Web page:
On the second day, Rumba was fine. Samba was still grinding her teeth and looking very sick. I gave her Irene Ramsayís remedy for rhododendron poisoning.

On the third day, she still had not eaten anything. I gave her a 6ml dose of Vitamin B12, and 10 grams of Probios. After that, it was another 2 days before Samba started grazing again, and another day before she showed any interest at all in her grain. It wasnít until Thursday that she started to eat like her old self again.

Irene Ramsay sent me some great remedies in an email, that can be taken with you while packing. She suggests that you use the following recipe:

3 Tablespoons liquid rennet
3 Tablespoons Milk of Magnesia
1 Tablespoon brandy
Mix all together.
This is the adult dose!

For kids under 4 months give 1 Tablespoon each of rennet and milk of magnesia and 1 teaspoon brandy, for kids over 4 months give 2 Tablespoons of both liquid rennet and milk of magnesia and 1 tablespoon of brandy. Treat goatlings as adults.

Rennet is good for a variety of gastric ailments in goats, and it works even when it is well past its UseBy date. The action of the rennet is to neutralize the toxins from the rhododendron.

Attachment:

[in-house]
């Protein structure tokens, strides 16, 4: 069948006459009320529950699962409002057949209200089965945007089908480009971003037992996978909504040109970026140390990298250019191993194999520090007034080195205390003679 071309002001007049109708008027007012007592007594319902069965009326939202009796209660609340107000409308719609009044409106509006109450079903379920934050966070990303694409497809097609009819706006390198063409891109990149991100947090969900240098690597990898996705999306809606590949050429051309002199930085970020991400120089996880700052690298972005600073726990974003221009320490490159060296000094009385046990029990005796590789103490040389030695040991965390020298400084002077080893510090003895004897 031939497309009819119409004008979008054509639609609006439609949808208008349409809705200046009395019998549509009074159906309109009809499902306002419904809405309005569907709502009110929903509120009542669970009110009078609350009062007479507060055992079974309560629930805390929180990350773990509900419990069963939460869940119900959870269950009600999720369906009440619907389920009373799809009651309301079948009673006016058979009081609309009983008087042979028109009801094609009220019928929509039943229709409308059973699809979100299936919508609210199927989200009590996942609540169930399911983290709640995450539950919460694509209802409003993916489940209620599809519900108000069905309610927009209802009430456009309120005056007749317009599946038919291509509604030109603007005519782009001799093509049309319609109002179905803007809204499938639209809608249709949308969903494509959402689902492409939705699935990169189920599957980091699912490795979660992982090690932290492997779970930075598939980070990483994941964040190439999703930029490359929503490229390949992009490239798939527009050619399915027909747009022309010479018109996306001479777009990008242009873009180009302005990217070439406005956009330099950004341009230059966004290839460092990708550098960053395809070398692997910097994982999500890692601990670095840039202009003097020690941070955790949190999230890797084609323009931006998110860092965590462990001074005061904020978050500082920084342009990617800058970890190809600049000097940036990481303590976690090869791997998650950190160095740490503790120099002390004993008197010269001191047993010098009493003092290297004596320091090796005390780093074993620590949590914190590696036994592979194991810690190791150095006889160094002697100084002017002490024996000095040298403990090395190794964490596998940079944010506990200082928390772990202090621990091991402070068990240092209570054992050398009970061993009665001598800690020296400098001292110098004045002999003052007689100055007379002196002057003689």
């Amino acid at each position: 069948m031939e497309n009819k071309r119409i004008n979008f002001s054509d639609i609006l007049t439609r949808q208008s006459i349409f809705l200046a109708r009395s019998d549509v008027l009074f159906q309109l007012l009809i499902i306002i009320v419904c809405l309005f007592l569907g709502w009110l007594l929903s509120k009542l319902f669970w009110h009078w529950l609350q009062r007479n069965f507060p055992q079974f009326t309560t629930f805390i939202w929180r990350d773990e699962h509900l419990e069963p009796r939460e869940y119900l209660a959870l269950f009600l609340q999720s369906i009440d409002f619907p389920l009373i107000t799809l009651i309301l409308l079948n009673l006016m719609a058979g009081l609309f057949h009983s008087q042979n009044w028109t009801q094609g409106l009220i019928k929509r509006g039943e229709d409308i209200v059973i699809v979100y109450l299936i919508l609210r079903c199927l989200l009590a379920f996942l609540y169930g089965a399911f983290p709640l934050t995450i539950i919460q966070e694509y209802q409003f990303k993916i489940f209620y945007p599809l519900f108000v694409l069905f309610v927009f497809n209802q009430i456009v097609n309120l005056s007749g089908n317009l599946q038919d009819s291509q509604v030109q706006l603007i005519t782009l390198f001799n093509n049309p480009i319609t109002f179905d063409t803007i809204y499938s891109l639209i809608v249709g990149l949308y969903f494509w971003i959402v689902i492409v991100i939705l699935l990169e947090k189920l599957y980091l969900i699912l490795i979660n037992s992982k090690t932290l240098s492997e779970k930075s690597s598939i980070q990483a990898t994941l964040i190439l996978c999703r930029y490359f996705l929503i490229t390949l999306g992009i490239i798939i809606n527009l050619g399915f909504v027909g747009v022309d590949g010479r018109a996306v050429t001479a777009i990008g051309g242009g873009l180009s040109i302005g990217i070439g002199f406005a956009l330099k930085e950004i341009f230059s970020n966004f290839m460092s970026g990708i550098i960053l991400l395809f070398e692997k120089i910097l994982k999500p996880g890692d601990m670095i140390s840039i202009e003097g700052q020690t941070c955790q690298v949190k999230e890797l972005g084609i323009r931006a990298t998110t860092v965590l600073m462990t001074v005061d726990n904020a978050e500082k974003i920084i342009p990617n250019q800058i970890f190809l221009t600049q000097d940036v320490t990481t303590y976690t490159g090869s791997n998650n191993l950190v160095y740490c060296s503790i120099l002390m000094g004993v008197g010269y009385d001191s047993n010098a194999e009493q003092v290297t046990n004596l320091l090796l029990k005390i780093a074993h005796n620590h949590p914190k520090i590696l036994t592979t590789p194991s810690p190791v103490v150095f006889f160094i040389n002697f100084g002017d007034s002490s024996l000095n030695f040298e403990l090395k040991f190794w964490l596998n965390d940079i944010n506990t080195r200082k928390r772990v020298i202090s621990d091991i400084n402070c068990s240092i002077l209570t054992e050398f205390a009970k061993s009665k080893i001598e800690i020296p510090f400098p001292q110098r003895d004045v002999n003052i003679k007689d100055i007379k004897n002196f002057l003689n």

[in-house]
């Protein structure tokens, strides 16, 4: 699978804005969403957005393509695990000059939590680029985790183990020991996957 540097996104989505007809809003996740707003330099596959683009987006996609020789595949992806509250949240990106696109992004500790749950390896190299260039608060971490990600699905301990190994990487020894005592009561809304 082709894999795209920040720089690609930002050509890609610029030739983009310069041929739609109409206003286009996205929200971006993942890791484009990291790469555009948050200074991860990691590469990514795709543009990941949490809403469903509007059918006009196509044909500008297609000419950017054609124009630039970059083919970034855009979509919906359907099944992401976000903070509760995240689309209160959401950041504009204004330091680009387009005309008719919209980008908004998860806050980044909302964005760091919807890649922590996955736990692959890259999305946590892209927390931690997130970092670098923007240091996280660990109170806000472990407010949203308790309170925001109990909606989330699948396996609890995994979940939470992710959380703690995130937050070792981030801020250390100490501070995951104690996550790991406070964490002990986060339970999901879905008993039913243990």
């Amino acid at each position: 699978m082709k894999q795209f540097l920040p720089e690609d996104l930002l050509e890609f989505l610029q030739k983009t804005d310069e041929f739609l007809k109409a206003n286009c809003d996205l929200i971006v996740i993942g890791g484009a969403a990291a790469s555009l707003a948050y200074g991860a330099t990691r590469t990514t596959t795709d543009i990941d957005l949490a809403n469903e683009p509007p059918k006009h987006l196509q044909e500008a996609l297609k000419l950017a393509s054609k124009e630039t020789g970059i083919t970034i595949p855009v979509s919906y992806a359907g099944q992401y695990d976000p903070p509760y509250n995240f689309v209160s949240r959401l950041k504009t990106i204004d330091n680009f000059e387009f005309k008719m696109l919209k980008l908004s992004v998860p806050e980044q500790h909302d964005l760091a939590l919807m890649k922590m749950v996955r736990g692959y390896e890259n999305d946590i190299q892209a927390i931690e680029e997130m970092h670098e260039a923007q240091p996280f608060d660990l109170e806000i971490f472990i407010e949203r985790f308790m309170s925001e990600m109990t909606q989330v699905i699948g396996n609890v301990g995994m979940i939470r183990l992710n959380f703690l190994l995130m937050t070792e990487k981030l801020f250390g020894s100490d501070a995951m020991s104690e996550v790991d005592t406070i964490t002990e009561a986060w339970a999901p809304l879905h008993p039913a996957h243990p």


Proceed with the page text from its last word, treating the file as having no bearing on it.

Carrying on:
Milk of magnesia is useful for a number of stomach upsets in goats (as well as humans). Its action is twofold: it puts a lining on the gut, and it regulates the pulsing of the gut (peristalsis), which often gets out of kilter with poisoning or colic. The brandy works, but I haven't yet found out why. It is a fortified spirit so has a high alcohol percentage and you don't need much. Alternatively you can use sherry, which is a fortified wine. They are both made from grapes, and work better for medicinal purposes than spirits or wines made from grain or other substances.

It is usual for goats with rhododendron poisoning to vomit rather spectacularly, everything within a 20 foot radius is likely to be covered in green slime. For this reason it is difficult to drench them with an antidote because it is easy for things to go down the wrong hole and either drown the goat within minutes or cause inhalation pneumonia. That is why I like this recipe because the amounts are small, and you can take 15 minutes over the drenching, a ml or two at a time between sickies, if you have to.